This is a problem that’s going to happen to all of us sooner or later. At some point in owning a Ring device, you’re going to need to change the Wi-Fi network.
Knowing how to change the Wi-Fi network easily on your Ring devices is going to save you a lot of hassle. Rather than climbing up ladders, unscrewing face plates, and holding down buttons while you’re precariously balanced, you’ll be able to reset your Ring device without all the hassle. Well, at least most of the time.
The easiest way to reset the Wi-Fi on any Ring devices is to scan the QR code that came in the Box. You can also use a clever trick by naming your new Wi-Fi network with the same name and password as your old Wi-Fi network. You can also reset the Wi-Fi by using the Ring app, but this might also mean having to press the reset button on the side or back of your Ring device.
Here is everything you ever wanted to know about Ring, Wi-Fi networks, and how to reset them.
What are Ring Devices?
Ring offers a wide variety of devices. Ring got their start as an independent company making smart devices, but they were quickly brought up by Amazon. Ring’s current lineup of devices includes cameras, alarms, lighting and sensors, and their most popular device the Ring doorbell.
All these devices are designed to integrate with most smart home ecosystems – but especially with Alexa/Echo, due to Amazon owning Ring. These Ring devices typically center around their video feeds and motion sensing, but the Ring security alarms have some additional features. All in all, Ring is one of the most popular producers of smart home devices.
Ring’s Wi-Fi Reliance
Before we talk about the fixes for connecting your Ring devices to a new Wi-Fi network, we need to talk about why you need to do this in the first place. It all comes down to how Ring devices are able to send you live picture and video updates.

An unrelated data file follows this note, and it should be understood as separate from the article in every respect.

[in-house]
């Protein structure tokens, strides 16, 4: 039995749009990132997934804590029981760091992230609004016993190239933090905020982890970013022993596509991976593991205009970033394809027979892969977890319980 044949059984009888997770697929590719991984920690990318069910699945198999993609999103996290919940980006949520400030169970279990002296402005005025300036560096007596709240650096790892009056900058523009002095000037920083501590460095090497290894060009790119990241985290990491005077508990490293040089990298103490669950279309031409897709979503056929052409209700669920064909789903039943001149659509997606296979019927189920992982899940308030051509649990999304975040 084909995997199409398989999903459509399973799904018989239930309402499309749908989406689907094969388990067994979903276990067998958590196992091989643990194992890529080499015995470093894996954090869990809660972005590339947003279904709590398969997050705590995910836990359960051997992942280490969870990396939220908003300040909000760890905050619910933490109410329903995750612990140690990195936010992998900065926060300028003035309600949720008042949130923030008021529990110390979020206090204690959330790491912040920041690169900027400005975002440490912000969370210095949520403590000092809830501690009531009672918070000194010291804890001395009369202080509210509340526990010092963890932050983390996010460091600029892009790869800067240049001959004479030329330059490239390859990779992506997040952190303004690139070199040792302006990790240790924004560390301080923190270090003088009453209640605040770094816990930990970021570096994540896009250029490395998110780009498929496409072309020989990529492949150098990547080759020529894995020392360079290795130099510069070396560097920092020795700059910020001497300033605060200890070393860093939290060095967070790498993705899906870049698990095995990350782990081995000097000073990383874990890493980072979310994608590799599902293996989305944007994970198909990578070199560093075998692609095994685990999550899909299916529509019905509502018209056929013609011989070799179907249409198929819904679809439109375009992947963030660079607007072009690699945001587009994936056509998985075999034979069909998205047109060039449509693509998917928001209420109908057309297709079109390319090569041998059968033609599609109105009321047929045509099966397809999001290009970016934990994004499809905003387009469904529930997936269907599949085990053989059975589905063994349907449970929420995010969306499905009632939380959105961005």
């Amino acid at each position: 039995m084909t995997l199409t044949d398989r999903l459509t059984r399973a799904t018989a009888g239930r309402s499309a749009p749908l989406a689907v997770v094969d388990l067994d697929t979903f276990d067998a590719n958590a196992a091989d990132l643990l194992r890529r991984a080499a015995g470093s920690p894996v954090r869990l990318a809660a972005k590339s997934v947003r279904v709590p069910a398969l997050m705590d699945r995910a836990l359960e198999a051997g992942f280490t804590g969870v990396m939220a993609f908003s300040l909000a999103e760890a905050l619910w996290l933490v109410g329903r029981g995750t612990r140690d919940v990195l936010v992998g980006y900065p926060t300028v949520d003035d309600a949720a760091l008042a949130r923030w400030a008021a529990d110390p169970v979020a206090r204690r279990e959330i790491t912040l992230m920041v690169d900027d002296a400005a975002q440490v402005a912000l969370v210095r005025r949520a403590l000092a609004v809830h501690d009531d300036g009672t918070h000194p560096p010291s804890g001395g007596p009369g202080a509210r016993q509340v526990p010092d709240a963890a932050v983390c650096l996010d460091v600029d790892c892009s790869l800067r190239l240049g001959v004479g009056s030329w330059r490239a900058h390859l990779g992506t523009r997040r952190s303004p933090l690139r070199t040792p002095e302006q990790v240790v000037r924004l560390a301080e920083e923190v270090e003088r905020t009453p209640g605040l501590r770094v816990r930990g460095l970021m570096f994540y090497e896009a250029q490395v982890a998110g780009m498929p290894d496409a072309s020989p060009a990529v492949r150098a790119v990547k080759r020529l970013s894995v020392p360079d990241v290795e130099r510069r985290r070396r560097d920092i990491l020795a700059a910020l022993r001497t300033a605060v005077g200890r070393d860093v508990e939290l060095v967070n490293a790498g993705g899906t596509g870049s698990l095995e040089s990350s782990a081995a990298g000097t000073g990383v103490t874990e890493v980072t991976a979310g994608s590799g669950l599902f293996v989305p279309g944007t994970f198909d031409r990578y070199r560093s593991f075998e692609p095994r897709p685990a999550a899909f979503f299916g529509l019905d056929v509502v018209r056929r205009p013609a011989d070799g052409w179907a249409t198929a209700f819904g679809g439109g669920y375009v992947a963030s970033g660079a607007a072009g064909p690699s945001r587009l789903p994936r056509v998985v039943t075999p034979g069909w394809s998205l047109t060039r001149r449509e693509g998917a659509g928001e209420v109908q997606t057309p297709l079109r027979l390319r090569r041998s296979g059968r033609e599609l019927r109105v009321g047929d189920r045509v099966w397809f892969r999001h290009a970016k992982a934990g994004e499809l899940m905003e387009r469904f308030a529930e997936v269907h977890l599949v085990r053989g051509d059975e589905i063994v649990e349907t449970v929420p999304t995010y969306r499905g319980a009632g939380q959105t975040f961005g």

Ring devices can speak with each other, as well as your smart home ecosystem, using two primary communication protocols. Ring devices either use Z-Wave or Wi-Fi/IP.
The sensors within the Ring alarm system all use Z-Wave. However, the data they gather (for example, that a door was opened) still needs to be sent to Ring’s servers – and this is handled via Wi-Fi/the internet, since the Base Station translates Z-wave data into internet data.
Apart from that, pretty much every other Ring device (including their cameras and doorbells) use the ‘internet protocol’ – and specifically, Wi-Fi (apart from the expensive Ring Elite line-up, which uses PoE). This is the most popular option as it takes one step out of the process for most users: just install the Ring camera/doorbell, connect it to your WiFi network, and you’re done.
There are some compelling reasons to use Z-Wave over Wi-Fi, which you can read about in another article.
Ring uses Wi-Fi to send you live updates including notifications and even videos about what’s going on in your home. So if you need to change your Wi-Fi, but decide to delay this process, you could wind up losing a lot of functionality from your Ring devices. You’ll certainly miss all your recordings, for one!
It’s worth spending a second talking about why you would want to change your Wi-Fi network in the first place.
Why Would You Change Your Wi-Fi?